Shift from PC to mobile faster than expected [Update: typo in title corrected] Mobile is growing partly because it is expanding our use of computing and partly at the expense of desktops and laptops. PC sales data out yesterday shows that PC substitution, the second the driver of growth, is happening faster than expected. As you can see from the tables below global PC shipments in Q2 were flat on the year before, meaning that in aggregate PCs are not participating in any of the growth in computing globally, and in the US PC shipments were down 11% in the same period. The US is one of the worlds most developed markets in computing and where the US goes I would expect the world to follow. Analysts at IDC had expected PCs to fare better, predicting global shipments to grow 2.1% and the US decline to be 6%.

Think we’re moving past the PC? Ask the PC makers The latest sales numbers for PCs are in, and they are not good. Worldwide PC sales amounted to 86.7 million for the second quarter of 2012, which means they shrank by 0.1 percent compared to a year ago, according to IDC’s latest calculations, published Wednesday. Things were even worse in the U.S., where PC sales were off 10.6 percent from the same quarter a year ago, the least-inspiring showing in a long time for an industry that is very obviously in transition. Even Apple, which has had a remarkable string of Mac sales growth, saw sales dip. We know tablets are a serious threat to the PC’s dominance, but even the people who watch and forecast this industry didn’t entirely see this much damage coming this fast: IDC had predicted 2.1 percent growth for global PC sales for the second quarter and a drop of 6 percent here at home.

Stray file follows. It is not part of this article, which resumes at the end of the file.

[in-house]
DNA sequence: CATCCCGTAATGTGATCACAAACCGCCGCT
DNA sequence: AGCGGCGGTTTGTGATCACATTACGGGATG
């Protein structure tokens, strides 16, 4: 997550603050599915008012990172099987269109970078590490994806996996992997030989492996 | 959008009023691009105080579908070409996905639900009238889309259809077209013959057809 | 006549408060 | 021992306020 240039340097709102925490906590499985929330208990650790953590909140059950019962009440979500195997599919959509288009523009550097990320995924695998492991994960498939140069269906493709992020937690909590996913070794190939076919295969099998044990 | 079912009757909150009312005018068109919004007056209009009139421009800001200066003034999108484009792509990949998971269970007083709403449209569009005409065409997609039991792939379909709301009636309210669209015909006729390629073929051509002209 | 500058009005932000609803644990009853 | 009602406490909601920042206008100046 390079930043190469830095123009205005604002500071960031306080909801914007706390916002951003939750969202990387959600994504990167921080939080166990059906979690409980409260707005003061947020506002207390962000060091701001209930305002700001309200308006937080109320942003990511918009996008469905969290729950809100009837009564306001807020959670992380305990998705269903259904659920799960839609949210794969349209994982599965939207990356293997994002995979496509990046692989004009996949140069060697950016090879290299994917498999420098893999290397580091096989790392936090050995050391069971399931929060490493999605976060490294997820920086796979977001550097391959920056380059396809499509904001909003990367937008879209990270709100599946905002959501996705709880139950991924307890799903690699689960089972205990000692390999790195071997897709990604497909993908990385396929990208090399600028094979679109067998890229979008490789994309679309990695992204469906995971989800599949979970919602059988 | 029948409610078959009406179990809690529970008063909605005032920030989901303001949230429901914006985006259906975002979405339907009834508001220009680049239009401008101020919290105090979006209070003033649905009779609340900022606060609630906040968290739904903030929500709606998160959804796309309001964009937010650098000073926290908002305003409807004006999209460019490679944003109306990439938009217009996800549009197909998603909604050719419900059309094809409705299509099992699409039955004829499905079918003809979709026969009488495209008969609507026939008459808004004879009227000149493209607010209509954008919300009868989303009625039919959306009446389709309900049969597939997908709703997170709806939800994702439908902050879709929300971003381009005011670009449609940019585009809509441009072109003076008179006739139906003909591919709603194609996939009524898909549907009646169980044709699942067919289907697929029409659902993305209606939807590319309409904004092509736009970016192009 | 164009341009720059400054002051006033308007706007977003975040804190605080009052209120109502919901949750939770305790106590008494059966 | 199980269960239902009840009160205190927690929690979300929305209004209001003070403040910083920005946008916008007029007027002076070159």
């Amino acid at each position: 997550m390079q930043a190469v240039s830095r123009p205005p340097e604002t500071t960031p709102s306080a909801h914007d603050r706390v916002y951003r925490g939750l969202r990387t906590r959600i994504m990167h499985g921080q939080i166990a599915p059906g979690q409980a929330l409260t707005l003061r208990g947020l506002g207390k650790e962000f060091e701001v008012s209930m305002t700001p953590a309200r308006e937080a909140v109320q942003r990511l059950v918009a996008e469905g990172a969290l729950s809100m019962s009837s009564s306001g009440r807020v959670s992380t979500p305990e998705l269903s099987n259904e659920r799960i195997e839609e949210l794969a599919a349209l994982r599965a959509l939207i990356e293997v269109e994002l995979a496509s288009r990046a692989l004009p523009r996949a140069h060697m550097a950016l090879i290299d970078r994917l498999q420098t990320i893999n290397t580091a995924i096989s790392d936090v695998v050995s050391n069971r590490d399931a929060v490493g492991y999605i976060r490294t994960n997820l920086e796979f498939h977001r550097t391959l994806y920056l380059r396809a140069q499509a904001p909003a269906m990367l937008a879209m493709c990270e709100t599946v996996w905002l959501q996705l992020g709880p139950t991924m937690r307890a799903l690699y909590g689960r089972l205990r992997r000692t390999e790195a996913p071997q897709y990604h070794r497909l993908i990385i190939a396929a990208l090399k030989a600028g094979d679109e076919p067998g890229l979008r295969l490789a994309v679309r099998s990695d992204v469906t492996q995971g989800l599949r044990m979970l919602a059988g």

The Eight Pillars of Innovation The greatest innovations are the ones we take for granted, like light bulbs, refrigeration and penicillin. But in a world where the miraculous very quickly becomes common-place, how can a company, especially one as big as Google, maintain a spirit of innovation year after year? Nurturing a culture that allows for innovation is the key. As we’ve grown to over 26,000 employees in more than 60 offices, we’ve worked hard to maintain the unique spirit that characterized Google way back when I joined as employee #16. You’ve probably underestimated just how big this is I met a team at a mobile dev shop a couple of weeks ago and in the discussion I casually mentioned that mobile app usage exceeds web usage. Eyebrows were raised. I couldn’t remember where I’d heard it. No big deal, everyone knows mobile is important, we moved on. It bothered me afterwards though so I checked my facts and found it again on Flurry’s blog – it’s true, Mobile Apps Put the Web in Their Rear-view Mirror.

For Those Who Want to Lead, Read - John Coleman by John Coleman | 10:00 AM August 15, 2012 When David Petraeus visited the Harvard Kennedy School in 2009, one of the meetings he requested was with author Doris Kearns Goodwin. Petraeus, who holds a PhD in International Relations from Princeton, is a fan of Team of Rivals and wanted time to speak to the famed historian about her work.

Right on. The large scale fixed-mobile shift is happening right now by Patrice Jul 1